Objectives: To prospectively use a non-invasive algorithm to identify asymptomatic, advanced non-alcoholic fatty liver disease (NAFLD) in a secondary care diabetes clinic and to determine the short-term effect of a multi-disciplinary team (MDT) approach in a liver clinic.
Research design and methods: NAFLD Fibrosis Score (NFS) was calculated in 64 asymptomatic patients with type 2 diabetes. Advanced fibrosis was identified using transient elastography and confirmed with liver biopsy. In a subsequent retrospective study, 95 patients newly referred to the NAFLD MDT clinic were investigated and the impact of the MDT approach assessed.
Results: 25/64 (39.0%) of patients with diabetes had a low NFS (<-1.455). 39/64 (61.0%) patients had a high or indeterminate NFS and were referred for review in the NAFLD MDT clinic, of which 23/39 attended for assessment. 19/23 (82.6%) were diagnosed with NAFLD, of which 6/19 (31.6%) patients had a positive transient elastography (≥8 kPa). Liver biopsy confirmed advanced fibrosis in 5/6 cases, with moderate fibrosis in 1 case. In the retrospective study, 65/95 (68.4%) new referrals to the NAFLD MDT clinic had a diagnosis of NAFLD. Over a median 98 days (IQR 70-182) follow-up, there was a significant improvement in weight (-0.8 kg; P = 0.024), total cholesterol (-0.2 mmol/L; P = 0.044), ALT (alanine transmaminase, -12.5 IU/L; P < 0.001) and GGT (gammu-glutamyl transferase, -13.0 IU/L; P < 0.0001). 7/28 (25%) of patients with diabetes achieved >5% weight loss.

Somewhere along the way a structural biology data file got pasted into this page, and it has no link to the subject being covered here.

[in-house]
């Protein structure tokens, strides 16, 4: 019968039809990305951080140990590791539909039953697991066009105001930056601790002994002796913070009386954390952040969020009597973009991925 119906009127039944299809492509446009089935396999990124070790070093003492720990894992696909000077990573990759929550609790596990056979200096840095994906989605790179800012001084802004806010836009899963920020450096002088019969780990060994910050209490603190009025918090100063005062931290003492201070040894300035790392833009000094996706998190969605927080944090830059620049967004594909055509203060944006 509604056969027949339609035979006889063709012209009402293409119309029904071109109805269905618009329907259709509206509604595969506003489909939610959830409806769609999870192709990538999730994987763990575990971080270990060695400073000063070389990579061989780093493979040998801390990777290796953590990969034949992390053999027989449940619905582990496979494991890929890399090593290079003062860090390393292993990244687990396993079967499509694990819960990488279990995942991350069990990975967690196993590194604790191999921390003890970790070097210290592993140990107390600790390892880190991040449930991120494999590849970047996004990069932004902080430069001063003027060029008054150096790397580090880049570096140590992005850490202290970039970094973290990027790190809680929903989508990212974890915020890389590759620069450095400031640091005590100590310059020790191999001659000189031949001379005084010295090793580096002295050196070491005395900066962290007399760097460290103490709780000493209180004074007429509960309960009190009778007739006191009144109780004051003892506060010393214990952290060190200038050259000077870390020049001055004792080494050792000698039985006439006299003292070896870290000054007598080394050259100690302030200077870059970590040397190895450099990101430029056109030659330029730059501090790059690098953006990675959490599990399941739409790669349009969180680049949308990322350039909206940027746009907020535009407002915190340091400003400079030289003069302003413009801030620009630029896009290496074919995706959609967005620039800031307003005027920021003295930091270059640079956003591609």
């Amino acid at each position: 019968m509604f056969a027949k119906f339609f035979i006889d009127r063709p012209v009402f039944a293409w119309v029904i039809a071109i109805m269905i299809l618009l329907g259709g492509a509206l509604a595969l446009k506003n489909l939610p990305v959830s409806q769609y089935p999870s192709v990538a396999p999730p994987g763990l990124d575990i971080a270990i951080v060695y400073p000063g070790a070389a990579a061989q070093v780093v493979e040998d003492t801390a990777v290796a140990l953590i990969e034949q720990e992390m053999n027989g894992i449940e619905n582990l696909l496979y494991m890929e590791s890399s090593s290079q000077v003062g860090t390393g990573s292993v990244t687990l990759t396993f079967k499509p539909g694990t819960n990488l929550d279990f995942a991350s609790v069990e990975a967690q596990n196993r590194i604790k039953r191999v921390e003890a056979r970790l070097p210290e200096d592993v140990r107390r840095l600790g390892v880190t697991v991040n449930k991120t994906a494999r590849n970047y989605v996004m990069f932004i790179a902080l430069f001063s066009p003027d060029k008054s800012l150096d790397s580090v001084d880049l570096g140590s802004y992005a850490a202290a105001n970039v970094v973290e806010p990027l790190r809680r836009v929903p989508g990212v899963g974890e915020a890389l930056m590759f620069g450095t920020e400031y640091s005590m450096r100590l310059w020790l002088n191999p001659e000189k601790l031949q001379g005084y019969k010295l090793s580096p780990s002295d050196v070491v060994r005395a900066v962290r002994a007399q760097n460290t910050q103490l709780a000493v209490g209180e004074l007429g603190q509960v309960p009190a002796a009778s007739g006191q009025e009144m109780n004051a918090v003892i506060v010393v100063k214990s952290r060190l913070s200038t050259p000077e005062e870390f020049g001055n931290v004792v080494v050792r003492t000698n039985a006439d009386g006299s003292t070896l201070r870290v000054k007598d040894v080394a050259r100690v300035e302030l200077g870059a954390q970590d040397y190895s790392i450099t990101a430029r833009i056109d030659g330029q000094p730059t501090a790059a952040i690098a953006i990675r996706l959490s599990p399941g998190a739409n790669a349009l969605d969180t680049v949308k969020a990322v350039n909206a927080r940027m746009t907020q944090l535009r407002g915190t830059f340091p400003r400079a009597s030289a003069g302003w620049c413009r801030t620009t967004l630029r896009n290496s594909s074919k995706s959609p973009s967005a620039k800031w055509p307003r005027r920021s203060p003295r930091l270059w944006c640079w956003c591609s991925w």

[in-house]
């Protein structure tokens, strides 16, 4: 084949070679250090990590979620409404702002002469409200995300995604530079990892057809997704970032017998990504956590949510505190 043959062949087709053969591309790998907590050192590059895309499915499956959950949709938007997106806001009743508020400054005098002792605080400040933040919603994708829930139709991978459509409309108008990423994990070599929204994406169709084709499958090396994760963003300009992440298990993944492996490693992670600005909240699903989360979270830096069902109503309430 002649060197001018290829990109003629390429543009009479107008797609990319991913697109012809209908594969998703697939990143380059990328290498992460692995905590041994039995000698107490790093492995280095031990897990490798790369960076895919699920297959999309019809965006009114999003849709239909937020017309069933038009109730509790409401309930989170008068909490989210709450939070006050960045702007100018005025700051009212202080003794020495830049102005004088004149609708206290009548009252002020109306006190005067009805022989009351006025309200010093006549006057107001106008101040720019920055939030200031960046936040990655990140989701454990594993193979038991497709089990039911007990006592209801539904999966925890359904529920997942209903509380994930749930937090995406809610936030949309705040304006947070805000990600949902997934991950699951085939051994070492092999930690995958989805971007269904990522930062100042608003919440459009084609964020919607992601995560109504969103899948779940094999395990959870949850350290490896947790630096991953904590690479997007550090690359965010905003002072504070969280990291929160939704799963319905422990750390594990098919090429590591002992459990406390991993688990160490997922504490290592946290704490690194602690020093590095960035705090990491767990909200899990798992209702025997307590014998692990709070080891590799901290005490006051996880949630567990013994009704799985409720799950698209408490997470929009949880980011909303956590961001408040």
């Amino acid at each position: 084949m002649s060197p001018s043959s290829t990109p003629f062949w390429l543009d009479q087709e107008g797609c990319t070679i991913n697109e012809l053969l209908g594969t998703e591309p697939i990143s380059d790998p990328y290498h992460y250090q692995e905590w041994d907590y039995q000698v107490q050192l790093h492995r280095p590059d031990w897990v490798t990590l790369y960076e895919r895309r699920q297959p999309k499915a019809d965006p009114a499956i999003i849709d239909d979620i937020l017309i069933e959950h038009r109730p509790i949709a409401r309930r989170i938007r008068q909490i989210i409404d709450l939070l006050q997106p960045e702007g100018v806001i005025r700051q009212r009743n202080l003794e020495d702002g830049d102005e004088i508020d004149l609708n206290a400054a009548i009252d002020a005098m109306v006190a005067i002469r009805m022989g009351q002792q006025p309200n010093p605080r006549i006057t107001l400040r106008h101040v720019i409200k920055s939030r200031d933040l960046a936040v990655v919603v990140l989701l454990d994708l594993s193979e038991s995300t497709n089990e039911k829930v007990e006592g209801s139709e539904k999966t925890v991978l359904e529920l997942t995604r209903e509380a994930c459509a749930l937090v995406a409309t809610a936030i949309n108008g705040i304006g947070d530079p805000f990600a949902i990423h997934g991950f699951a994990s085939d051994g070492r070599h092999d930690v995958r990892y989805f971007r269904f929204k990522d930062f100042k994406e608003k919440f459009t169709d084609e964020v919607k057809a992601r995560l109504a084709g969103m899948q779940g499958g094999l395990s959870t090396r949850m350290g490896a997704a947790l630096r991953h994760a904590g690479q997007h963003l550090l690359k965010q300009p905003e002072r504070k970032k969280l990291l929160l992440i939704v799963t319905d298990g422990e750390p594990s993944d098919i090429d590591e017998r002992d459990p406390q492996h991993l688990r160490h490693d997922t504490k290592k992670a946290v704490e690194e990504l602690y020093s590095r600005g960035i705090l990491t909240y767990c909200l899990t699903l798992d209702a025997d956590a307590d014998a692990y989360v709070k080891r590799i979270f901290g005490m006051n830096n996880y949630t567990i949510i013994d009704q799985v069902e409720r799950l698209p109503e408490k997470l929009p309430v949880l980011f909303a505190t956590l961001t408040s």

Conclusions: A significant proportion of asymptomatic patients attending type 2 diabetes clinics have undiagnosed advanced NAFLD fibrosis. An MDT approach to NAFLD results in short-term improvements in metabolic and liver parameters.